Over the past two years, following requests from retailers, Greiner Packaging has replaced yoghurt multi-packs made from polystyrene (PS) with polypropylene (PP), and ‘Project Snap’ has now successfully recreated the ‘snap’ which consumers love.
Yoghurt multi-packs have traditionally been made from polystyrene (PS), but there is currently no PS recycling stream in some territories, leading supermarkets to focus on removing all PS products.
Seeking to deliver a sustainable alternative, in February 2018 Greiner Packaging’s factory in Dungannon, Northern Ireland, began trials using polypropylene (PP), and says it was the first in the UK to recreate a functional multi-pack in PP.
One of the advantages of PS was its ability to deliver an effective ‘break’ which was initially difficult to achieve with PP. Leading UK retailer Tesco was one of the first customers to move from PS multi-packs to PP multi-packs, but consumers were disappointed that packs made from the new material did not ‘snap’ in the same way as the previous PS packs.
In July 2020, Greiner Packaging began ‘Project Snap’ to develop and improve PP multi-pack breakability. By October 2020, the first successful filling trials of the latest PP 4-pack had begun, and the new improved yoghurt 100g 4-packs are now on-shelf.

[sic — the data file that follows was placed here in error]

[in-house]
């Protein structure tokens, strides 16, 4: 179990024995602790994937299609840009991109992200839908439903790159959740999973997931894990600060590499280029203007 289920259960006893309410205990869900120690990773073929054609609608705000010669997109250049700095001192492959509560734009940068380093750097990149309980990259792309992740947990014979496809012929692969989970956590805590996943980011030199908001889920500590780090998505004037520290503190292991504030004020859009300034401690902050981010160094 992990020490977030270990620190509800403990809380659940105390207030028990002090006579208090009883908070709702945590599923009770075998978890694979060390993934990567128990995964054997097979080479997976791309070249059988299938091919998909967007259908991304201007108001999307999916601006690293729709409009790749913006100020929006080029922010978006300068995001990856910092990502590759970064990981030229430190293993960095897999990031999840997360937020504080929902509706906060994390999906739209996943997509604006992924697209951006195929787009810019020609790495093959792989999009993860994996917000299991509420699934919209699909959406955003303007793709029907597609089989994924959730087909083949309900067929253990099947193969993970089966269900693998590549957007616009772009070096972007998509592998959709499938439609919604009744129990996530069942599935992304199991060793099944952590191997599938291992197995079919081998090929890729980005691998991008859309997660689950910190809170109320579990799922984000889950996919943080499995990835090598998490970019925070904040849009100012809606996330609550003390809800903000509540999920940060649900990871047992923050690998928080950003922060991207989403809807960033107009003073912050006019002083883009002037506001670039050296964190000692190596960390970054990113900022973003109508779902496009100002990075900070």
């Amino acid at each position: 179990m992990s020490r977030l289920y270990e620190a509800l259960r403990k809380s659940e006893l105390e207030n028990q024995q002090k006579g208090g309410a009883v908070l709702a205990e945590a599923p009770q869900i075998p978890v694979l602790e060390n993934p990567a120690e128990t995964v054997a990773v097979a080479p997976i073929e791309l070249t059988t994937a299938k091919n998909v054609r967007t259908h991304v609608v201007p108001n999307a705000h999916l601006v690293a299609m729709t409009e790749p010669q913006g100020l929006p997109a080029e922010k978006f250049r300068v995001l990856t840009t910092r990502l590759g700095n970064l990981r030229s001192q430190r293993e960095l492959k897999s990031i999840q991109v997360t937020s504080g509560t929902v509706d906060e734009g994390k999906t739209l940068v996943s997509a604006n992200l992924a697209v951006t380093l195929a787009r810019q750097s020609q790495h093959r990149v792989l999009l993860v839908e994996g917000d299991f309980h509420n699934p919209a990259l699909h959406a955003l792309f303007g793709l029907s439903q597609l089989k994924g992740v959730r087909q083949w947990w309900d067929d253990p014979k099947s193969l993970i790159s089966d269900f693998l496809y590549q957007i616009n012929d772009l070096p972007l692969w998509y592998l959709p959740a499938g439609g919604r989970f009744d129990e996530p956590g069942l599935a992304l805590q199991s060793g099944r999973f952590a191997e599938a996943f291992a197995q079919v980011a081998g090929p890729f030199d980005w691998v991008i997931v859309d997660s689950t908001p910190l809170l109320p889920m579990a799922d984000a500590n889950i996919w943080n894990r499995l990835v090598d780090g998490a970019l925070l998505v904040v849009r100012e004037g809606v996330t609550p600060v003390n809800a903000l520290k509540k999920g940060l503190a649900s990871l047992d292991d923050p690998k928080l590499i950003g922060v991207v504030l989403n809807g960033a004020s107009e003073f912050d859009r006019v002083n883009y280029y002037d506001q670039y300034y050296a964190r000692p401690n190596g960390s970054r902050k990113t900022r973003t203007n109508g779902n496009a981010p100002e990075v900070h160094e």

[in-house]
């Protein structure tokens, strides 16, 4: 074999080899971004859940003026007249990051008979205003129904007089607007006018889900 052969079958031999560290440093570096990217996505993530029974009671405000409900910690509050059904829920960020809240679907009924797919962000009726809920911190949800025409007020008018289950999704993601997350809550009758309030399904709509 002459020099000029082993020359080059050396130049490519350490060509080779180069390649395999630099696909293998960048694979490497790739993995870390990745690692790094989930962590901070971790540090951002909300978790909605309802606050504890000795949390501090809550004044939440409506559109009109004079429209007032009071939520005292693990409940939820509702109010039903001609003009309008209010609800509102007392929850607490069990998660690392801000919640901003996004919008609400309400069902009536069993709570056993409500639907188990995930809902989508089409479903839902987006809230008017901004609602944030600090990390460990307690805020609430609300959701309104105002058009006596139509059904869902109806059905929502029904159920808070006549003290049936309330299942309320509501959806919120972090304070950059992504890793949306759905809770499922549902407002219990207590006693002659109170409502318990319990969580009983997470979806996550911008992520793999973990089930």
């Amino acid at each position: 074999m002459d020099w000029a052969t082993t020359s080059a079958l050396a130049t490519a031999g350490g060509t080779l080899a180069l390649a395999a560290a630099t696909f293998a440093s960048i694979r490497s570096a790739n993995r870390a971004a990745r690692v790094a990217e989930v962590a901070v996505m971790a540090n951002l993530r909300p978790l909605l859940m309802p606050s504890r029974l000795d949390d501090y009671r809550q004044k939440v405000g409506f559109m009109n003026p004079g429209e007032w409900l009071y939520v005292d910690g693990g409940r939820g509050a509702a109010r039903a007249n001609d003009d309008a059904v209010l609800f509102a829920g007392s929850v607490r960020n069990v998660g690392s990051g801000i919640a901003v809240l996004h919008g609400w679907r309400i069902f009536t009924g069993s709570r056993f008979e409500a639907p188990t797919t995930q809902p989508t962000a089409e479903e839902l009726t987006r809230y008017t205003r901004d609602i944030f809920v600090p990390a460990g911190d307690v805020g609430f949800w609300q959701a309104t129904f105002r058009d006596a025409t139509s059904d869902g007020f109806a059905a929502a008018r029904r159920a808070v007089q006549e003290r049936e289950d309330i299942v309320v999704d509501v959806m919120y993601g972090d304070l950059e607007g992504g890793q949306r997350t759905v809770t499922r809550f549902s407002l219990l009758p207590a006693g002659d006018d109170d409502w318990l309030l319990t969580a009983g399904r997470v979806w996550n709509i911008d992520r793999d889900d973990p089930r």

Multi-pack development from PS to PP has reportedly taken considerable investment, but has been achieved faster than originally expected, with ‘Project Snap’ delivering the final part of the story.
“Over the past two and a half years, Greiner Packaging Dungannon has invested heavily in delivering these multi-packs made from PP and then further engineering to give the same satisfying ‘snap’ as their predecessors,” says Greiner Packaging UK & Ireland CEO Philip Woolsey
“The next step, for PP yoghurt multi-packs will be to manufacture them using recycled PP,” Woolsey concludes. “Mechanically recycled PP can currently only be used for non-food packaging, however food approval is now in preparation. Chemically recycled PP is suitable for food contact, but not readily available as there are no large-scale recycling streams for PP.
“Greiner Packaging is currently involved in a project that aims to obtain food approval for r-PP from mechanical recycling. Ultimately, we will have succeeded in helping retailers move to using a material that genuinely delivers on our circular economy commitments, while still keep the fun element in place for consumers.”